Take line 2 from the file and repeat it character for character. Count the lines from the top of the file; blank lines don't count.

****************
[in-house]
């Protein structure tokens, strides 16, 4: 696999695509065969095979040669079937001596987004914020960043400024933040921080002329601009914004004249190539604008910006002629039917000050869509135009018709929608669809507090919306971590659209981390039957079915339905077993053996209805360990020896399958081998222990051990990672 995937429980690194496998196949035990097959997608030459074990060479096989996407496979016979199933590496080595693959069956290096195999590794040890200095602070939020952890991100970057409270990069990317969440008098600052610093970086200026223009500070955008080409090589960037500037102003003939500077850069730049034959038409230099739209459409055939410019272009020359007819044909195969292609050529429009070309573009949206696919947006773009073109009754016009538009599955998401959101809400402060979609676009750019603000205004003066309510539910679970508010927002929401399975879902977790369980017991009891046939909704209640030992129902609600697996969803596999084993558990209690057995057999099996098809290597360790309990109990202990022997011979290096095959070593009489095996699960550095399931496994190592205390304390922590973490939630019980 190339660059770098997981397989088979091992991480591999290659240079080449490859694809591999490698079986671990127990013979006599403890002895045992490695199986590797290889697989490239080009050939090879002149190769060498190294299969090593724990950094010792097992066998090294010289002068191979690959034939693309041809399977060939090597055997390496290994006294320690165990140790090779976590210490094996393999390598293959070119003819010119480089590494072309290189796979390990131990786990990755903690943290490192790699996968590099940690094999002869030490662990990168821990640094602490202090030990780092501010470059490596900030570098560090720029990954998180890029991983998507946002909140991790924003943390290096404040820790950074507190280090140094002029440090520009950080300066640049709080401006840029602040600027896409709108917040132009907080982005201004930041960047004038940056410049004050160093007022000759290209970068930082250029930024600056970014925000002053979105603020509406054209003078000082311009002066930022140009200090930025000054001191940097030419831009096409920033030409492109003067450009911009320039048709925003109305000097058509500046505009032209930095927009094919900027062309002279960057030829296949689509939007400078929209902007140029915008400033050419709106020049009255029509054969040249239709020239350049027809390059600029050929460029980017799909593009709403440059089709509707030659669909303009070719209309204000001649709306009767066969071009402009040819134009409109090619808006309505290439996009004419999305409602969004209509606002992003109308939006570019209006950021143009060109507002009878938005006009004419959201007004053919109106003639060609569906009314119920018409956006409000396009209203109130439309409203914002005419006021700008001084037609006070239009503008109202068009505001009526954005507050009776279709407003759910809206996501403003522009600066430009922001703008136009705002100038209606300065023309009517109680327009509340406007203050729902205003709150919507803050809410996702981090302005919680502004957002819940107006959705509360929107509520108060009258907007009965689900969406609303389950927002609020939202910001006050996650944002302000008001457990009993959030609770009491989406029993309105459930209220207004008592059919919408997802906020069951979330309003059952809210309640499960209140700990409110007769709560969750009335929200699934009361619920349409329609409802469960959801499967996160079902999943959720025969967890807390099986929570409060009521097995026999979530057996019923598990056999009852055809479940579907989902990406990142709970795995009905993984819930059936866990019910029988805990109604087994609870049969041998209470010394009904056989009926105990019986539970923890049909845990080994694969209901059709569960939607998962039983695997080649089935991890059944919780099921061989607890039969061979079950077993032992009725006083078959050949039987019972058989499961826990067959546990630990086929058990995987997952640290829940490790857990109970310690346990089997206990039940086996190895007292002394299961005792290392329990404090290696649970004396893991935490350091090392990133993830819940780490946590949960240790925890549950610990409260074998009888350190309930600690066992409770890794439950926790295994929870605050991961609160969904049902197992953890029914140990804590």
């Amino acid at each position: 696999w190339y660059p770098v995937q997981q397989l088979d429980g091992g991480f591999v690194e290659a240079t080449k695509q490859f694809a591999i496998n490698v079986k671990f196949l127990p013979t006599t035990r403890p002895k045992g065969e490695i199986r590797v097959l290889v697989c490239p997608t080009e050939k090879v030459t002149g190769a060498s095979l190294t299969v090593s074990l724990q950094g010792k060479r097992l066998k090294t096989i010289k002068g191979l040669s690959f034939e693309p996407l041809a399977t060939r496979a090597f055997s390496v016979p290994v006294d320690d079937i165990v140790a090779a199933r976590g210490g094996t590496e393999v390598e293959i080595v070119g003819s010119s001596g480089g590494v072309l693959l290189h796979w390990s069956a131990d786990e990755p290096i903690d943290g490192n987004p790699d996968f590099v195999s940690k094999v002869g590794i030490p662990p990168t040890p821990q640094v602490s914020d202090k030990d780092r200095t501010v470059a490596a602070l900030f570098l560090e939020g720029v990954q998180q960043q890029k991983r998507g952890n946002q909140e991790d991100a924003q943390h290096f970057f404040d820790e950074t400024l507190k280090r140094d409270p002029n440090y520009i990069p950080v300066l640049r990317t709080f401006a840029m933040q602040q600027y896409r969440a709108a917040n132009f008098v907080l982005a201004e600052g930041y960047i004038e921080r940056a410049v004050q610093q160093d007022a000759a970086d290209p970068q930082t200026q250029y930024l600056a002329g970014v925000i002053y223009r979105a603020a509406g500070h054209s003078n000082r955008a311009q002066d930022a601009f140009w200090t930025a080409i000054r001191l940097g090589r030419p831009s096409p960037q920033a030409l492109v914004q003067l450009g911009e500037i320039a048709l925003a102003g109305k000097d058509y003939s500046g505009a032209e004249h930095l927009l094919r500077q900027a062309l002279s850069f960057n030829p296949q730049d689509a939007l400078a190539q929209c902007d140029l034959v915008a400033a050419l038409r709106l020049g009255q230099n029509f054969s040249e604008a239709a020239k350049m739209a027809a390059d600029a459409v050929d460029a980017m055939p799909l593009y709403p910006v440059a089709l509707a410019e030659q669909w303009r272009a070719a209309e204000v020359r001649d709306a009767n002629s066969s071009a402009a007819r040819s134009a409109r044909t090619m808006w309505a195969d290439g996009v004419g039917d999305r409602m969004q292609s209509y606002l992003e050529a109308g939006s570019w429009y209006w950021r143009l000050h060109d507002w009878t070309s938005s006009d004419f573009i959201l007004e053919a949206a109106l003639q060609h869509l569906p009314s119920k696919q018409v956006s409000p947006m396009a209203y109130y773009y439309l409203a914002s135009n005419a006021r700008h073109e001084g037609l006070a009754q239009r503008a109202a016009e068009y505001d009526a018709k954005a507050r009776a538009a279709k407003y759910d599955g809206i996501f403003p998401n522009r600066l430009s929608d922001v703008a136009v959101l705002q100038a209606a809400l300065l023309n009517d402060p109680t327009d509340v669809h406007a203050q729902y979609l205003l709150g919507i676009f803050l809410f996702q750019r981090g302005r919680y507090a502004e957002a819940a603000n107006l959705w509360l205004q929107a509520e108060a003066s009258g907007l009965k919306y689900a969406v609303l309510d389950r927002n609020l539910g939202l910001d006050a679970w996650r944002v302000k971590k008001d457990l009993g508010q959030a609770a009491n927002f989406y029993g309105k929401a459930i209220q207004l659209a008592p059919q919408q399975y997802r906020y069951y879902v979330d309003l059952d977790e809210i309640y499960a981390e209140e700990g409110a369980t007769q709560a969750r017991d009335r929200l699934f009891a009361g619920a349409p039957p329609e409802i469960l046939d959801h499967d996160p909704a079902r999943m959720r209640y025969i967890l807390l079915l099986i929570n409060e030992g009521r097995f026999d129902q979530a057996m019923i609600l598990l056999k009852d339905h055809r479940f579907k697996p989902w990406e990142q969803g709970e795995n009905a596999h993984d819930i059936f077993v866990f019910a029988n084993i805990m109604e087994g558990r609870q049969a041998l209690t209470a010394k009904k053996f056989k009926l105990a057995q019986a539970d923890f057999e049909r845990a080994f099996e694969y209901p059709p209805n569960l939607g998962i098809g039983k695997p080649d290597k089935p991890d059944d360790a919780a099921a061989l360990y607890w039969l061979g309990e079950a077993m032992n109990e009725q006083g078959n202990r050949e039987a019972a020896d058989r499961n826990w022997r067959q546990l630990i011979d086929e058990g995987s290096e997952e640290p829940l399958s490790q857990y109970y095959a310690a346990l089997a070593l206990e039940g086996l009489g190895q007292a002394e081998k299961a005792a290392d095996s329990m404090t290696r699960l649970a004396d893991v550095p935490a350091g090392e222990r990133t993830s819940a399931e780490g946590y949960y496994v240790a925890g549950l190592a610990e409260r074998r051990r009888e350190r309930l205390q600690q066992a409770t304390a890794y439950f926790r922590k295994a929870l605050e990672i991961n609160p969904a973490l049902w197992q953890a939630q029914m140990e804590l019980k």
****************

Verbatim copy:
């Protein structure tokens, strides 16, 4: 696999695509065969095979040669079937001596987004914020960043400024933040921080002329601009914004004249190539604008910006002629039917000050869509135009018709929608669809507090919306971590659209981390039957079915339905077993053996209805360990020896399958081998222990051990990672 995937429980690194496998196949035990097959997608030459074990060479096989996407496979016979199933590496080595693959069956290096195999590794040890200095602070939020952890991100970057409270990069990317969440008098600052610093970086200026223009500070955008080409090589960037500037102003003939500077850069730049034959038409230099739209459409055939410019272009020359007819044909195969292609050529429009070309573009949206696919947006773009073109009754016009538009599955998401959101809400402060979609676009750019603000205004003066309510539910679970508010927002929401399975879902977790369980017991009891046939909704209640030992129902609600697996969803596999084993558990209690057995057999099996098809290597360790309990109990202990022997011979290096095959070593009489095996699960550095399931496994190592205390304390922590973490939630019980 190339660059770098997981397989088979091992991480591999290659240079080449490859694809591999490698079986671990127990013979006599403890002895045992490695199986590797290889697989490239080009050939090879002149190769060498190294299969090593724990950094010792097992066998090294010289002068191979690959034939693309041809399977060939090597055997390496290994006294320690165990140790090779976590210490094996393999390598293959070119003819010119480089590494072309290189796979390990131990786990990755903690943290490192790699996968590099940690094999002869030490662990990168821990640094602490202090030990780092501010470059490596900030570098560090720029990954998180890029991983998507946002909140991790924003943390290096404040820790950074507190280090140094002029440090520009950080300066640049709080401006840029602040600027896409709108917040132009907080982005201004930041960047004038940056410049004050160093007022000759290209970068930082250029930024600056970014925000002053979105603020509406054209003078000082311009002066930022140009200090930025000054001191940097030419831009096409920033030409492109003067450009911009320039048709925003109305000097058509500046505009032209930095927009094919900027062309002279960057030829296949689509939007400078929209902007140029915008400033050419709106020049009255029509054969040249239709020239350049027809390059600029050929460029980017799909593009709403440059089709509707030659669909303009070719209309204000001649709306009767066969071009402009040819134009409109090619808006309505290439996009004419999305409602969004209509606002992003109308939006570019209006950021143009060109507002009878938005006009004419959201007004053919109106003639060609569906009314119920018409956006409000396009209203109130439309409203914002005419006021700008001084037609006070239009503008109202068009505001009526954005507050009776279709407003759910809206996501403003522009600066430009922001703008136009705002100038209606300065023309009517109680327009509340406007203050729902205003709150919507803050809410996702981090302005919680502004957002819940107006959705509360929107509520108060009258907007009965689900969406609303389950927002609020939202910001006050996650944002302000008001457990009993959030609770009491989406029993309105459930209220207004008592059919919408997802906020069951979330309003059952809210309640499960209140700990409110007769709560969750009335929200699934009361619920349409329609409802469960959801499967996160079902999943959720025969967890807390099986929570409060009521097995026999979530057996019923598990056999009852055809479940579907989902990406990142709970795995009905993984819930059936866990019910029988805990109604087994609870049969041998209470010394009904056989009926105990019986539970923890049909845990080994694969209901059709569960939607998962039983695997080649089935991890059944919780099921061989607890039969061979079950077993032992009725006083078959050949039987019972058989499961826990067959546990630990086929058990995987997952640290829940490790857990109970310690346990089997206990039940086996190895007292002394299961005792290392329990404090290696649970004396893991935490350091090392990133993830819940780490946590949960240790925890549950610990409260074998009888350190309930600690066992409770890794439950926790295994929870605050991961609160969904049902197992953890029914140990804590």